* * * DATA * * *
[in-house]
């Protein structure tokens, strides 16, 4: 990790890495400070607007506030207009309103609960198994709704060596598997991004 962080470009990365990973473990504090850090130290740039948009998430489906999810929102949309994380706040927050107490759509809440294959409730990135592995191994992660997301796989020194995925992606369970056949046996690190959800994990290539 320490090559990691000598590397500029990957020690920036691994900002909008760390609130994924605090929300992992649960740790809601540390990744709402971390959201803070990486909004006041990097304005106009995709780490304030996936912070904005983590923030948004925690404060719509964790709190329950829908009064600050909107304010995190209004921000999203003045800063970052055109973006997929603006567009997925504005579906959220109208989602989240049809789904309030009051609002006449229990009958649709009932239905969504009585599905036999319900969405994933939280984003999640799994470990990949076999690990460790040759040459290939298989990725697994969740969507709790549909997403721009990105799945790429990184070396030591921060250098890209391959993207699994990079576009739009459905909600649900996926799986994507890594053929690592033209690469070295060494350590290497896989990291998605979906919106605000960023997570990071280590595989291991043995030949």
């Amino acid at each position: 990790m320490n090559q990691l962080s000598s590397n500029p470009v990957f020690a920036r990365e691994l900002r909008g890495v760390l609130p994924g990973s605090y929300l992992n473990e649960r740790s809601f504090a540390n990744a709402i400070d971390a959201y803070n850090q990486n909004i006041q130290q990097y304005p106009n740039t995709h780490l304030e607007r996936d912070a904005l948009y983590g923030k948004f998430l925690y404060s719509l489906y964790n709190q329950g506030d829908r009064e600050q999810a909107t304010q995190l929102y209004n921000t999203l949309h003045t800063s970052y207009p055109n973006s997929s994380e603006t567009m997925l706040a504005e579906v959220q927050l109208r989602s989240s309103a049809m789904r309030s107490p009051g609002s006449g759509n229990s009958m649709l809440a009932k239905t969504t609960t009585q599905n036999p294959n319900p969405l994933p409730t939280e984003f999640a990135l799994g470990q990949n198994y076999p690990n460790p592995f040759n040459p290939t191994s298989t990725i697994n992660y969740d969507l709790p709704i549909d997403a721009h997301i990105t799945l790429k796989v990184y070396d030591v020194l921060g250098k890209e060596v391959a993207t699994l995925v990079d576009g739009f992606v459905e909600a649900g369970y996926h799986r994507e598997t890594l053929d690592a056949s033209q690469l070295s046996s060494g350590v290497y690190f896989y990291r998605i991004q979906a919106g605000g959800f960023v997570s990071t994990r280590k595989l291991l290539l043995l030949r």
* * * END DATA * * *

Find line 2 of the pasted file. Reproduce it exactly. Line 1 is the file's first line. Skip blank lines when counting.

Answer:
């Protein structure tokens, strides 16, 4: 990790890495400070607007506030207009309103609960198994709704060596598997991004 962080470009990365990973473990504090850090130290740039948009998430489906999810929102949309994380706040927050107490759509809440294959409730990135592995191994992660997301796989020194995925992606369970056949046996690190959800994990290539 320490090559990691000598590397500029990957020690920036691994900002909008760390609130994924605090929300992992649960740790809601540390990744709402971390959201803070990486909004006041990097304005106009995709780490304030996936912070904005983590923030948004925690404060719509964790709190329950829908009064600050909107304010995190209004921000999203003045800063970052055109973006997929603006567009997925504005579906959220109208989602989240049809789904309030009051609002006449229990009958649709009932239905969504009585599905036999319900969405994933939280984003999640799994470990990949076999690990460790040759040459290939298989990725697994969740969507709790549909997403721009990105799945790429990184070396030591921060250098890209391959993207699994990079576009739009459905909600649900996926799986994507890594053929690592033209690469070295060494350590290497896989990291998605979906919106605000960023997570990071280590595989291991043995030949």